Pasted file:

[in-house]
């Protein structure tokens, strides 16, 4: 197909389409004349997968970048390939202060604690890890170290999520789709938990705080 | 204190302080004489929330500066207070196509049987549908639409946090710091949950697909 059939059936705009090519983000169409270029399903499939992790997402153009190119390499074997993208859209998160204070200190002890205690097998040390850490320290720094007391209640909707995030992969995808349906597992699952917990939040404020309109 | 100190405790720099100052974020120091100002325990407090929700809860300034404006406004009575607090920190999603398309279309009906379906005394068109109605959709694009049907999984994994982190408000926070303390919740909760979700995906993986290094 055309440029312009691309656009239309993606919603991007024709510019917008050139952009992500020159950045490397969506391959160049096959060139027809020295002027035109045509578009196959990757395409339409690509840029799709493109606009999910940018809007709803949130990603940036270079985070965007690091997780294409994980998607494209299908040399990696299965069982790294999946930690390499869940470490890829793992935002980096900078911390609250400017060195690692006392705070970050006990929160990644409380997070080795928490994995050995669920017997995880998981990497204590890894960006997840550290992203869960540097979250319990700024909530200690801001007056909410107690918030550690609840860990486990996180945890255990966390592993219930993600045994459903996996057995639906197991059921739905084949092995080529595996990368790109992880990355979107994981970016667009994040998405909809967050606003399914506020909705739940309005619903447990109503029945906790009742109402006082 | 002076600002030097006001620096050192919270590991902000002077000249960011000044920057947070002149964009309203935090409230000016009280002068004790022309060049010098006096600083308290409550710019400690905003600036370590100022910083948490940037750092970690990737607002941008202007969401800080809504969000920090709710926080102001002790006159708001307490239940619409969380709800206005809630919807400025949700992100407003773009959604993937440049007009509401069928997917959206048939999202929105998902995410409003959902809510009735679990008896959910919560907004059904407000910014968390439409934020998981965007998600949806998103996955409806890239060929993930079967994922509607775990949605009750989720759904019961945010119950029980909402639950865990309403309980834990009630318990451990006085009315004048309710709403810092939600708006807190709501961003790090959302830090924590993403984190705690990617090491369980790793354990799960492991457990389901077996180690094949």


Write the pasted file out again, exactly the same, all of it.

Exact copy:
[in-house]
């Protein structure tokens, strides 16, 4: 197909389409004349997968970048390939202060604690890890170290999520789709938990705080 | 204190302080004489929330500066207070196509049987549908639409946090710091949950697909 059939059936705009090519983000169409270029399903499939992790997402153009190119390499074997993208859209998160204070200190002890205690097998040390850490320290720094007391209640909707995030992969995808349906597992699952917990939040404020309109 | 100190405790720099100052974020120091100002325990407090929700809860300034404006406004009575607090920190999603398309279309009906379906005394068109109605959709694009049907999984994994982190408000926070303390919740909760979700995906993986290094 055309440029312009691309656009239309993606919603991007024709510019917008050139952009992500020159950045490397969506391959160049096959060139027809020295002027035109045509578009196959990757395409339409690509840029799709493109606009999910940018809007709803949130990603940036270079985070965007690091997780294409994980998607494209299908040399990696299965069982790294999946930690390499869940470490890829793992935002980096900078911390609250400017060195690692006392705070970050006990929160990644409380997070080795928490994995050995669920017997995880998981990497204590890894960006997840550290992203869960540097979250319990700024909530200690801001007056909410107690918030550690609840860990486990996180945890255990966390592993219930993600045994459903996996057995639906197991059921739905084949092995080529595996990368790109992880990355979107994981970016667009994040998405909809967050606003399914506020909705739940309005619903447990109503029945906790009742109402006082 | 002076600002030097006001620096050192919270590991902000002077000249960011000044920057947070002149964009309203935090409230000016009280002068004790022309060049010098006096600083308290409550710019400690905003600036370590100022910083948490940037750092970690990737607002941008202007969401800080809504969000920090709710926080102001002790006159708001307490239940619409969380709800206005809630919807400025949700992100407003773009959604993937440049007009509401069928997917959206048939999202929105998902995410409003959902809510009735679990008896959910919560907004059904407000910014968390439409934020998981965007998600949806998103996955409806890239060929993930079967994922509607775990949605009750989720759904019961945010119950029980909402639950865990309403309980834990009630318990451990006085009315004048309710709403810092939600708006807190709501961003790090959302830090924590993403984190705690990617090491369980790793354990799960492991457990389901077996180690094949």